Raw bones are a great treat for dogs and cats for that matter, but specifically for dogs as they really need a place to chew. Dogs use a chewing break for exercise, and mental release. Consider your dog when you come home from work, is he or she happy relaxed, or stressed and excitable? The addition of raw bones to your doggy routine can be a great nutritional benefit. Here is why raw bones, not processed bones are best.
Raw bones are close to Natural Events
Dogs are often misunderstood by many means, and it usually creates an unusually naughty and excited canine companion. With the advent of the modern age, our companions are often only our canine companions. More and more people are isolated from each other, and rely on their dogs for love and affection. This small pack family unit is hard on both the human and the dog, but it can be successful when the human allows their dog to be a dog. Raw bones are a great way to give a dog that hunt and kill moment of feeding; just like a dog pack would eat. It is a relaxing way for a dog to eat, pull, twist and chew some stress from their day that was often alone, and too closed up and quiet. Or, if you have little ones running around, the constant noise of the day, can be whisked away for a dog with a little time to chew a raw bone.
Raw bones offer good amino acids
Raw bones and raw meat are good additions to the stored dry food we feed our dogs each day. Once a week, check with your butcher on a raw beef long bone, and give it to your dog, watching that they do not get rib or soft bones like vertebrate. Dogs often presented with a raw bone will attack it with gusto, looking for the best place to pull the meat that remains on the bone, and crack open any areas nearing marrow.
It is important to always be present when you feed raw bones, as our dogs have sometimes taken a cut thigh bone, and gotten it stuck around the bottom of their mouth. It is such a nice circular bone, and they chew away the marrow inside the ring, and then boom! They have a bone stuck! This is something that I have prevented with purchase of longer, larger bones, and a time limit to chew time. Each week, we let them chew for no more than 15 minutes of glorified doggie chewing time, and then snatch the bone away with a leadership grab. Dogs chewing on bones will revert to their pack hierarchy of alpha and submissive roles, and you as the feeding human are a submissive role for certain. During the bone removal, be safe, and allow your dog this aggressive stance, but be firm upon removal of the raw bone. Do not save it, as a fresh raw bone is a great treat, but a stale saved stored bone is unhealthy and a risk of disease.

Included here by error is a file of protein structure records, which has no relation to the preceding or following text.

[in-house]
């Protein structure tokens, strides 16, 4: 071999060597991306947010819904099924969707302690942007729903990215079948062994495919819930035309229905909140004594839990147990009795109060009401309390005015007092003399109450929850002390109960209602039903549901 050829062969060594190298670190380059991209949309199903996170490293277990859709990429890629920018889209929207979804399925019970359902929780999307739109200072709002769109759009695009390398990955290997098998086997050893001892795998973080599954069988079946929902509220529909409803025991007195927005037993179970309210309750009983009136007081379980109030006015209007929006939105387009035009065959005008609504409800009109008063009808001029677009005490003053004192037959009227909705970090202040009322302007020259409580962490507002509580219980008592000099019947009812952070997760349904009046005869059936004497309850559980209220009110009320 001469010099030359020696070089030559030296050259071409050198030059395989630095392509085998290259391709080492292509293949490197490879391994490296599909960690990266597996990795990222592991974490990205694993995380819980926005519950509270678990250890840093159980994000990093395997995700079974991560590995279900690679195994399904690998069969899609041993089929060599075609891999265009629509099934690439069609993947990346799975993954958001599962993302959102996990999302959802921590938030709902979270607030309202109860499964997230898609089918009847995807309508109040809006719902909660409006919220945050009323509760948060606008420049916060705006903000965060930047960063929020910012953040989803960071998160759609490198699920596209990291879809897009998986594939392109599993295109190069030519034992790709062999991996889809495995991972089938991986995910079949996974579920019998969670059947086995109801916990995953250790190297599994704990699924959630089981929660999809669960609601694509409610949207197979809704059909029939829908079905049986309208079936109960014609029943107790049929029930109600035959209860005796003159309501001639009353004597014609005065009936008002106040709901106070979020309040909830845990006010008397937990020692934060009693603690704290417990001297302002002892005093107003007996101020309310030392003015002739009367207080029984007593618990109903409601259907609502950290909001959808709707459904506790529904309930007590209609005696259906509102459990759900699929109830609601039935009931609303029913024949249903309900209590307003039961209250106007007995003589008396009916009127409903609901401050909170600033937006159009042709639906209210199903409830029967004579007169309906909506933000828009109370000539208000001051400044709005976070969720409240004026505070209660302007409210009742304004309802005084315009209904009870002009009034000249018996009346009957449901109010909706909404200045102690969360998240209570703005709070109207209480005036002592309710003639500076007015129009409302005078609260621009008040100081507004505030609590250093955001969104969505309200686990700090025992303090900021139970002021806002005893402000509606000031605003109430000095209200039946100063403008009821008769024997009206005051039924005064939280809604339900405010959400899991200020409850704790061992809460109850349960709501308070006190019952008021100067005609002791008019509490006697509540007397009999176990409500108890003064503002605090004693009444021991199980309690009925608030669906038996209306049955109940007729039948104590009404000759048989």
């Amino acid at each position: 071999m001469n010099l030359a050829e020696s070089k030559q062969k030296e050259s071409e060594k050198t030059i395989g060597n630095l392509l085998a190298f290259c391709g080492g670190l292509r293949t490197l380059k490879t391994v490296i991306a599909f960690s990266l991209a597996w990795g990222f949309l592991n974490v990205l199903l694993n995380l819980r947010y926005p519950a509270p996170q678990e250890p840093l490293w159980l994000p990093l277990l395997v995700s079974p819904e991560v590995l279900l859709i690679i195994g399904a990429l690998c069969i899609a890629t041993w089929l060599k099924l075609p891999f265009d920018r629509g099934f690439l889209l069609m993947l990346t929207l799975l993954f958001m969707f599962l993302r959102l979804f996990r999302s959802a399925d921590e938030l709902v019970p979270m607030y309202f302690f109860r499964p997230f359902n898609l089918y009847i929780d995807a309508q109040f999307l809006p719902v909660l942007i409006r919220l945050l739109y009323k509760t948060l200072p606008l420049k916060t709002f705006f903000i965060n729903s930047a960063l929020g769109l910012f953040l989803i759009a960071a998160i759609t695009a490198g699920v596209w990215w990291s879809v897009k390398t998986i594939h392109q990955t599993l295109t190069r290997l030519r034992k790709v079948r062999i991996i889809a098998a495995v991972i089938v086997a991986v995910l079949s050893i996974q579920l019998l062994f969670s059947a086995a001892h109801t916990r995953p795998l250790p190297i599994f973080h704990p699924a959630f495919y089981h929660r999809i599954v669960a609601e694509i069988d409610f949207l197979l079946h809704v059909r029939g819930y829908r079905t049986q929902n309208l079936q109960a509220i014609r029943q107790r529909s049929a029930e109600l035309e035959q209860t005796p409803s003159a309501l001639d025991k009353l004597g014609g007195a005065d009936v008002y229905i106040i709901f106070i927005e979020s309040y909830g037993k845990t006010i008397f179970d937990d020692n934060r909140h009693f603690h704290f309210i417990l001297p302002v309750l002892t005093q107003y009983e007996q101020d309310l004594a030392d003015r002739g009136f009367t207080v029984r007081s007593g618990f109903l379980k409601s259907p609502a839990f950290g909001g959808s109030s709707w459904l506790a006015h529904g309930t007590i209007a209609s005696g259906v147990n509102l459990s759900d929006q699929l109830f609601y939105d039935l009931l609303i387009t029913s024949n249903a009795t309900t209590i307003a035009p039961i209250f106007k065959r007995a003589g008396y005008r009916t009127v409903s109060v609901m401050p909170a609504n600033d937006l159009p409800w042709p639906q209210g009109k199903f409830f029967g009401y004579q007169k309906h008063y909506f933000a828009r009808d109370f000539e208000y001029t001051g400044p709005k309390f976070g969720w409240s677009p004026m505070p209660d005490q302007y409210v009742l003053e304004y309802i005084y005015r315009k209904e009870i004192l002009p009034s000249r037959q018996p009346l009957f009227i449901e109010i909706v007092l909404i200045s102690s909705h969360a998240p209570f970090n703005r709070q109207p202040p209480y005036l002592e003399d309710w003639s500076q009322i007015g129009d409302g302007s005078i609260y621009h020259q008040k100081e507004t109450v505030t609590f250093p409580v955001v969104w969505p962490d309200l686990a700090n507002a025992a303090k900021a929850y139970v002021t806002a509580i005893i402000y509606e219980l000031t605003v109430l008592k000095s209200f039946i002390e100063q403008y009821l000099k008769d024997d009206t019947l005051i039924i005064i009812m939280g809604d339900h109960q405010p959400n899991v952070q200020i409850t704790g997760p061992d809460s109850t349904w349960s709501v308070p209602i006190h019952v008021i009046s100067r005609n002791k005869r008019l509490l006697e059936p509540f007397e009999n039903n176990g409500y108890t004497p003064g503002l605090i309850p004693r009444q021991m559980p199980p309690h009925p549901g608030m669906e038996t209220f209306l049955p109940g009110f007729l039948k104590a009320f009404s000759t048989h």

Raw Bones : When to Buy
Most butcher shops and grocery stores do their large cuts early in the week. Plan to buy your raw bones on a tuesday or a wednesday for the best choices. Good options for dog bones are leg femur bones cut into 3 or 4 inch cuts, shoulder joint bones, hip or upper pelvic bones, and nuckle pig bones. Do not feed your dog chinese dried pig ears, tails or any skin pieces from the scrap piles. Often sold to pet stores, these cuts are worthless to dogs, and will be too soft and create intestinal damage to your dog. Look for bright red meat, beef, venison, and lamb cuts, that are larger and easy to hold onto. Raw bones should be free of any odor or apparent rot.